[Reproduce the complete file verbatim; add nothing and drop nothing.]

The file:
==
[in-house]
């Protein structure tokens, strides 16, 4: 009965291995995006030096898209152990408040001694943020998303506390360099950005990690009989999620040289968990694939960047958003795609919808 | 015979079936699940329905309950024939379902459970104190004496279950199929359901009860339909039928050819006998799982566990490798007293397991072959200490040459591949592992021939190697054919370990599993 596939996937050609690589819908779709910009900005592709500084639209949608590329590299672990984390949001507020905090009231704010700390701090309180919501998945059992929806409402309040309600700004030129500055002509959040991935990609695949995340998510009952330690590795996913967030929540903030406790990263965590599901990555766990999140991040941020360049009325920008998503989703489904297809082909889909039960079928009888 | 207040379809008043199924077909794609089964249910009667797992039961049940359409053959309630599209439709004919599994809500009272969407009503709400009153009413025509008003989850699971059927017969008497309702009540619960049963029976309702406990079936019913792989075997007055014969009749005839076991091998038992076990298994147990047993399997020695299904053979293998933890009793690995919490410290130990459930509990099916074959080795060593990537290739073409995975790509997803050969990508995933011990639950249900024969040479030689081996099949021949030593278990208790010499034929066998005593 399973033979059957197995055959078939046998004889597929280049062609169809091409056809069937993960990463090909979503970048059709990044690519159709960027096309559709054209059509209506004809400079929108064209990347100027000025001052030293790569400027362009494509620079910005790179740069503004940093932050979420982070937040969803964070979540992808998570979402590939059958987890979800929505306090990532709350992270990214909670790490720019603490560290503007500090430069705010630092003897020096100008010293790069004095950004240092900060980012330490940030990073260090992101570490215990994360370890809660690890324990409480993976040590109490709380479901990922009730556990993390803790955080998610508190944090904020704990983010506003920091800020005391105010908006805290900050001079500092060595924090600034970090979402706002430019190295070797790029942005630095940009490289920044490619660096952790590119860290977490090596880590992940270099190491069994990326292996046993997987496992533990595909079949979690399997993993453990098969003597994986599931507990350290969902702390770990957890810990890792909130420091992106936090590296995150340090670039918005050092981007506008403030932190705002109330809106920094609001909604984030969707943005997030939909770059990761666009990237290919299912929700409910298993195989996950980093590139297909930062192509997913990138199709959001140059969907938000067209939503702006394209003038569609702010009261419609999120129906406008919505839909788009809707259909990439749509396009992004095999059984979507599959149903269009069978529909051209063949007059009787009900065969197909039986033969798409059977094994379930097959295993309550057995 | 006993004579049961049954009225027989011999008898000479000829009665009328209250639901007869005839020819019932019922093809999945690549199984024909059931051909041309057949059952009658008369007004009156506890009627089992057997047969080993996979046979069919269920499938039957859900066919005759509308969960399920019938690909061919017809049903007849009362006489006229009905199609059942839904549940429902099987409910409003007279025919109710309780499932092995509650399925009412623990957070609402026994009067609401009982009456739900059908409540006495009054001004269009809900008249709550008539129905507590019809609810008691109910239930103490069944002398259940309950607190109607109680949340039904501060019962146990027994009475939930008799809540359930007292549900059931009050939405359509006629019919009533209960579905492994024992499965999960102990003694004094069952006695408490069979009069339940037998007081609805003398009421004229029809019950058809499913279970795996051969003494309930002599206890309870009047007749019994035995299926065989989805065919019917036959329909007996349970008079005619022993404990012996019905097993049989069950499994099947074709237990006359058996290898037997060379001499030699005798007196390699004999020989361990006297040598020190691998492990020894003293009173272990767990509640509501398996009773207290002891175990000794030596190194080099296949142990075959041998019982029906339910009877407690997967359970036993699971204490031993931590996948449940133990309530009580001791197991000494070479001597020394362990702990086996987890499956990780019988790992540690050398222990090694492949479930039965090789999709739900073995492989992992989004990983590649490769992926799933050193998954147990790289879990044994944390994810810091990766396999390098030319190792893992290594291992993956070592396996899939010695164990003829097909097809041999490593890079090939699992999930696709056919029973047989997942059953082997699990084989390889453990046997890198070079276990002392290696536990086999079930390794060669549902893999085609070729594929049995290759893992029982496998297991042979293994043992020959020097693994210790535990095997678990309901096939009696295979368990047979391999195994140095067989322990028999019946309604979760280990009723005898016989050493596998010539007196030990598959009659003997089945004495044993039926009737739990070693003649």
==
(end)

[in-house]
């Protein structure tokens, strides 16, 4: 009965291995995006030096898209152990408040001694943020998303506390360099950005990690009989999620040289968990694939960047958003795609919808 | 015979079936699940329905309950024939379902459970104190004496279950199929359901009860339909039928050819006998799982566990490798007293397991072959200490040459591949592992021939190697054919370990599993 596939996937050609690589819908779709910009900005592709500084639209949608590329590299672990984390949001507020905090009231704010700390701090309180919501998945059992929806409402309040309600700004030129500055002509959040991935990609695949995340998510009952330690590795996913967030929540903030406790990263965590599901990555766990999140991040941020360049009325920008998503989703489904297809082909889909039960079928009888 | 207040379809008043199924077909794609089964249910009667797992039961049940359409053959309630599209439709004919599994809500009272969407009503709400009153009413025509008003989850699971059927017969008497309702009540619960049963029976309702406990079936019913792989075997007055014969009749005839076991091998038992076990298994147990047993399997020695299904053979293998933890009793690995919490410290130990459930509990099916074959080795060593990537290739073409995975790509997803050969990508995933011990639950249900024969040479030689081996099949021949030593278990208790010499034929066998005593 399973033979059957197995055959078939046998004889597929280049062609169809091409056809069937993960990463090909979503970048059709990044690519159709960027096309559709054209059509209506004809400079929108064209990347100027000025001052030293790569400027362009494509620079910005790179740069503004940093932050979420982070937040969803964070979540992808998570979402590939059958987890979800929505306090990532709350992270990214909670790490720019603490560290503007500090430069705010630092003897020096100008010293790069004095950004240092900060980012330490940030990073260090992101570490215990994360370890809660690890324990409480993976040590109490709380479901990922009730556990993390803790955080998610508190944090904020704990983010506003920091800020005391105010908006805290900050001079500092060595924090600034970090979402706002430019190295070797790029942005630095940009490289920044490619660096952790590119860290977490090596880590992940270099190491069994990326292996046993997987496992533990595909079949979690399997993993453990098969003597994986599931507990350290969902702390770990957890810990890792909130420091992106936090590296995150340090670039918005050092981007506008403030932190705002109330809106920094609001909604984030969707943005997030939909770059990761666009990237290919299912929700409910298993195989996950980093590139297909930062192509997913990138199709959001140059969907938000067209939503702006394209003038569609702010009261419609999120129906406008919505839909788009809707259909990439749509396009992004095999059984979507599959149903269009069978529909051209063949007059009787009900065969197909039986033969798409059977094994379930097959295993309550057995 | 006993004579049961049954009225027989011999008898000479000829009665009328209250639901007869005839020819019932019922093809999945690549199984024909059931051909041309057949059952009658008369007004009156506890009627089992057997047969080993996979046979069919269920499938039957859900066919005759509308969960399920019938690909061919017809049903007849009362006489006229009905199609059942839904549940429902099987409910409003007279025919109710309780499932092995509650399925009412623990957070609402026994009067609401009982009456739900059908409540006495009054001004269009809900008249709550008539129905507590019809609810008691109910239930103490069944002398259940309950607190109607109680949340039904501060019962146990027994009475939930008799809540359930007292549900059931009050939405359509006629019919009533209960579905492994024992499965999960102990003694004094069952006695408490069979009069339940037998007081609805003398009421004229029809019950058809499913279970795996051969003494309930002599206890309870009047007749019994035995299926065989989805065919019917036959329909007996349970008079005619022993404990012996019905097993049989069950499994099947074709237990006359058996290898037997060379001499030699005798007196390699004999020989361990006297040598020190691998492990020894003293009173272990767990509640509501398996009773207290002891175990000794030596190194080099296949142990075959041998019982029906339910009877407690997967359970036993699971204490031993931590996948449940133990309530009580001791197991000494070479001597020394362990702990086996987890499956990780019988790992540690050398222990090694492949479930039965090789999709739900073995492989992992989004990983590649490769992926799933050193998954147990790289879990044994944390994810810091990766396999390098030319190792893992290594291992993956070592396996899939010695164990003829097909097809041999490593890079090939699992999930696709056919029973047989997942059953082997699990084989390889453990046997890198070079276990002392290696536990086999079930390794060669549902893999085609070729594929049995290759893992029982496998297991042979293994043992020959020097693994210790535990095997678990309901096939009696295979368990047979391999195994140095067989322990028999019946309604979760280990009723005898016989050493596998010539007196030990598959009659003997089945004495044993039926009737739990070693003649």